| Front Page | News Headlines | Technical Headlines | Planning Features | Advanced Search |
  RAC Consulting Sponsor Message

Paul Edwards
Paul Edwards and Associates


November 2001

Commanding HP 3000 Conservation

Paul Edwards is committed to conserving what the e3000 community has created. The owner of a Dallas-based consulting firm since 1980, Edwards has been a familiar face in the community for more than 25 years. His experience with system management and application development for HP 3000s includes posts with HP 3000 vendors and HP itself, a position on the Interex Board of Directors, and then on into training classrooms around the US teaching 3000 fundamentals and new system management skills for HP and third-party suppliers. As it turns out, Edwards will lead one of the first classes on the newest version of MPE/iX 7.0, teaching an Express 1 course at Tech Group University early next month.

But it’s not the newest developments of the HP 3000 which drew our attention to Edwards, or even the years of experience dating back to punched card days of the platform when he was a system engineer and district manager for HP. A few months ago the retired US Navy Commander began to talk up a concept for using the existing applications written for MPE as a springboard for reviving the system’s applications business. HP has long made reference to the thousands of programs once sold and supported for MPE, and pointed to their demise as a fact of life. Edwards refuses to accept the situation as an unchangeable fact, and wants the vendor and its business partners to see the value in those applications. As a long-time partner of HP and the community, Edwards was listening while HP was promoting its e-services message for the system. He believes providing applications on tap requires applications without risk: those proven in the field and with little to lose in trying the ASP model.

His message about conserving the system’s accomplishments seemed especially poignant this month, as the HP e3000 is turning 29 years old. We asked Edwards to outline why his conservation program might help the 3000 community, as well as his views on other matters of preservation for the platform.

You’ve mentioned an idea about using existing, under-developed HP 3000 applications as a means to help revive the community. What kinds of software seem to be the best prospects for the plan, and what sorts of resources would be needed?
It began with a friend of mine who used a medical collections package, and talked to me about setting up a separate company to do medical collections. He wondered if I might be able to take over the software package. Then there was a mini-warehouse application written by Chris Schaefer, also being discontinued.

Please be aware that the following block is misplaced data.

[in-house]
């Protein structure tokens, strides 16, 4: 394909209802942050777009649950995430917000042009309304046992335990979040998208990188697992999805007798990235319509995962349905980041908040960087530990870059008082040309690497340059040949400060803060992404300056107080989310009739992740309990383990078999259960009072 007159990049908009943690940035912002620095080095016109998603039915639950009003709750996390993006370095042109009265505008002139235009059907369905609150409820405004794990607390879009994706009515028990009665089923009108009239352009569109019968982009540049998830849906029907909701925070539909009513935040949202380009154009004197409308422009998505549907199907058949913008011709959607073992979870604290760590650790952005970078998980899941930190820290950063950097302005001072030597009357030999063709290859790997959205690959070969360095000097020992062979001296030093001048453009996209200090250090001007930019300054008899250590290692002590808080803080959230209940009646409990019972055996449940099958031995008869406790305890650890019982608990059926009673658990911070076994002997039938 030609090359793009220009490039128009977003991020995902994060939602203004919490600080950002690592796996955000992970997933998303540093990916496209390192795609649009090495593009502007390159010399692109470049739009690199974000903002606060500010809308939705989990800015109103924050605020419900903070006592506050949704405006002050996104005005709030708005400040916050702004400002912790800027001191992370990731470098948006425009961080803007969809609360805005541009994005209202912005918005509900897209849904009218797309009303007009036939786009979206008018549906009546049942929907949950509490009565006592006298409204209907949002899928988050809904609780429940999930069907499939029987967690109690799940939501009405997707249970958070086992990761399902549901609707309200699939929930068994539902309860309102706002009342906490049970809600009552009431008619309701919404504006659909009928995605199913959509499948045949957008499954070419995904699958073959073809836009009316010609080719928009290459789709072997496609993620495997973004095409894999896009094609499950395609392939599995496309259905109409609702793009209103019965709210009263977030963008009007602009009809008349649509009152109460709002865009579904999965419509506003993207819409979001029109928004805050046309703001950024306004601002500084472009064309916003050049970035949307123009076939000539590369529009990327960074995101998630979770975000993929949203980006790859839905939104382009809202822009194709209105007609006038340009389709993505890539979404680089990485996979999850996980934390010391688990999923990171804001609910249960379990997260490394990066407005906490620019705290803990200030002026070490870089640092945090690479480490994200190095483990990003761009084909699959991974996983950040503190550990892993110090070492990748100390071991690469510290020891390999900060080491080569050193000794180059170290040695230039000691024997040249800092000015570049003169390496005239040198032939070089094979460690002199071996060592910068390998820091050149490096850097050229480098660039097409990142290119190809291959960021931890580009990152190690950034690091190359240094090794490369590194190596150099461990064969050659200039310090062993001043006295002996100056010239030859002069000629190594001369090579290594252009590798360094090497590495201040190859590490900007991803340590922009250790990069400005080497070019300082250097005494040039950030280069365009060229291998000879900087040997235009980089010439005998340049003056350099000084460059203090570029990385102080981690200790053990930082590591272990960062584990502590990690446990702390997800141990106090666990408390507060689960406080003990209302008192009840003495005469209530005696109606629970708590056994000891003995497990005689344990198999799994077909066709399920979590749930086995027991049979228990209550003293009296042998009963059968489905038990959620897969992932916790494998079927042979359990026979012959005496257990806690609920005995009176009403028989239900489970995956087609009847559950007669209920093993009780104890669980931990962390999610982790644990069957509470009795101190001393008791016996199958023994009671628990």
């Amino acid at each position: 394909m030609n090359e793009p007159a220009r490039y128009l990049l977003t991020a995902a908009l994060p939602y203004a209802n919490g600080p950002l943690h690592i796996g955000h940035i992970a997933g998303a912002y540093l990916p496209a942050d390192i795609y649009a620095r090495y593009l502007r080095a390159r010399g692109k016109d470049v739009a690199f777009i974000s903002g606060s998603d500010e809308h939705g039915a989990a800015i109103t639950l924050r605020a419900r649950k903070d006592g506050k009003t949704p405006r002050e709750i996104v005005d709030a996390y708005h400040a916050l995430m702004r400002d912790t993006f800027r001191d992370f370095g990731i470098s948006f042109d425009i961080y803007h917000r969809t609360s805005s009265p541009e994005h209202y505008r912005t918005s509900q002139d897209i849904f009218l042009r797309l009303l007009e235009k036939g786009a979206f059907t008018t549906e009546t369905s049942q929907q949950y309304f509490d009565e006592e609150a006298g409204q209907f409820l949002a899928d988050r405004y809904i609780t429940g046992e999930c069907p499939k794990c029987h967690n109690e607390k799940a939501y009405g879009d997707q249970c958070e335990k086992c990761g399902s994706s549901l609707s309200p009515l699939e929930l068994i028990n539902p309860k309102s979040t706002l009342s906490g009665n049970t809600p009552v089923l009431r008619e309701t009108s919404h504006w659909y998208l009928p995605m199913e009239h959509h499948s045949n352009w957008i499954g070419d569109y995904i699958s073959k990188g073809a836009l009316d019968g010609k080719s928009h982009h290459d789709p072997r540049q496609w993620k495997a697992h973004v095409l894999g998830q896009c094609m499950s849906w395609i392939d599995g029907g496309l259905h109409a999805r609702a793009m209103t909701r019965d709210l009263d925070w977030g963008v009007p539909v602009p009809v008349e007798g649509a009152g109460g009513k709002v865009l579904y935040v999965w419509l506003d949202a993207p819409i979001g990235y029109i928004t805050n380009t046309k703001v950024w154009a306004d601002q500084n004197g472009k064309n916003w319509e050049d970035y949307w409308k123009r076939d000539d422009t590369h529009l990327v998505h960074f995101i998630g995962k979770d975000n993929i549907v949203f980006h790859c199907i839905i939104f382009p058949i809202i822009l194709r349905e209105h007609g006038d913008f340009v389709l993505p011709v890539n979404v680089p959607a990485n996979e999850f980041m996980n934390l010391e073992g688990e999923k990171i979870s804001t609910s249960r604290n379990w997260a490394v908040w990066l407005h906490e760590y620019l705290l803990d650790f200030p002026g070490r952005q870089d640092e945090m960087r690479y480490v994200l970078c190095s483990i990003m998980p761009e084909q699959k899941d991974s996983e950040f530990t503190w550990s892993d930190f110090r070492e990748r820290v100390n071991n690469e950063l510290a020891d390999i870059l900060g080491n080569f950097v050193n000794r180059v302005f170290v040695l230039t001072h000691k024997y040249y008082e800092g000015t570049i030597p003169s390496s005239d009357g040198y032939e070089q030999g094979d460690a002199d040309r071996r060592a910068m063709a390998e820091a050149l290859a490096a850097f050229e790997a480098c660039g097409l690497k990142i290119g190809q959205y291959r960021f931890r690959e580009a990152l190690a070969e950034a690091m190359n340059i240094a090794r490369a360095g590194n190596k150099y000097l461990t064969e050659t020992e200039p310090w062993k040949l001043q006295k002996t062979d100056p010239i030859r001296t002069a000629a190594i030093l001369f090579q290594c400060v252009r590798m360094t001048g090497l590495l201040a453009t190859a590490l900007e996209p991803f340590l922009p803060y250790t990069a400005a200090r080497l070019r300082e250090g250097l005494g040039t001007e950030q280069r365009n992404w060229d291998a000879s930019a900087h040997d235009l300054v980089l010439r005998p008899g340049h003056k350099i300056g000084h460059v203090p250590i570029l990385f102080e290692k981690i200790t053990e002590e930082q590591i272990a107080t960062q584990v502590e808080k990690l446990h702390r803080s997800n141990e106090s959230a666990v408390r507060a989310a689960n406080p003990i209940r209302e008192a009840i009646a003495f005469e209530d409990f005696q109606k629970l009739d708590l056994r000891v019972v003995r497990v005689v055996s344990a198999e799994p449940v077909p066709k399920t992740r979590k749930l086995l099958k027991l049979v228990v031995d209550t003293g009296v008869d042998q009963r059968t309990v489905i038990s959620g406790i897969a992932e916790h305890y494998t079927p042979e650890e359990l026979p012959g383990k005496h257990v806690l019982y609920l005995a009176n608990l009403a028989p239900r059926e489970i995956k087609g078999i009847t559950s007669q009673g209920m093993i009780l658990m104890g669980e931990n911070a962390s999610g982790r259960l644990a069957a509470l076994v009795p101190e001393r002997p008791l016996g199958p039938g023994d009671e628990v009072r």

It occurred to me there was a lot of software out there in the 3000 world where companies were leaving the platform to develop on Linux or whatever the OS of the day was. They were either shelving or trashing the software. I got to thinking about the software application development cycle. If you want to develop a package for one of these industries, you’re probably looking at two to four years of development. It’s hard to get venture capital for that kind of environment, because you’re betting on the come for a considerable period of time.
You could take these packages, and you can liberate them by paying a license fee or just rescuing it from the dumpster. Most of it is written in COBOL, and the report part of it has been tested for years. You could take that software and put a pretty GUI front end on it, and run it over the Internet or over a network.

Do you expect the venture would sell new HP 3000s, since HP says applications sell the platform?

The customer doesn’t have to buy a 3000 unless he’s a good enough size to own his own system. You could get into an ASP model with it and go after some fairly small companies as customers. Medical collection is one area, and that product could be modified for other kinds of businesses. You could expand the scope of the vertical package. The mini-warehouse package could be expanded to RV parks and marinas, where people are renting space, garages where people are renting space for cars.
There’s several products around like that, and if people look for them, we could pick them up at a pretty good price. HP must have some old application catalogs with these packages.

There are, of course, hurdles to be overcome in organizing such a business, right?
Someone could call these companies, see if they’re in business and go pick them off, and dust them off, and go run them. You could run this from an ASP model.

I’ve talked with the folks at the CSY [e3000] division about this, and folks at Client Systems also. Nobody seemed to have a lot of interest in it at this point. As I looked at it, the problem I saw in going out and doing it myself is the technical part is the easy part of it. The hard part is to go get somebody to run the finances, do the billing, the HR stuff, the overhead stuff. You also need salespeople to go to the trade shows for the vertical industries, to find customers to show them the product. I suggested that Client Systems could do some of that overhead, we could get technical people to do the overhaul, and the applications could be hosted on 3000s at Client Systems.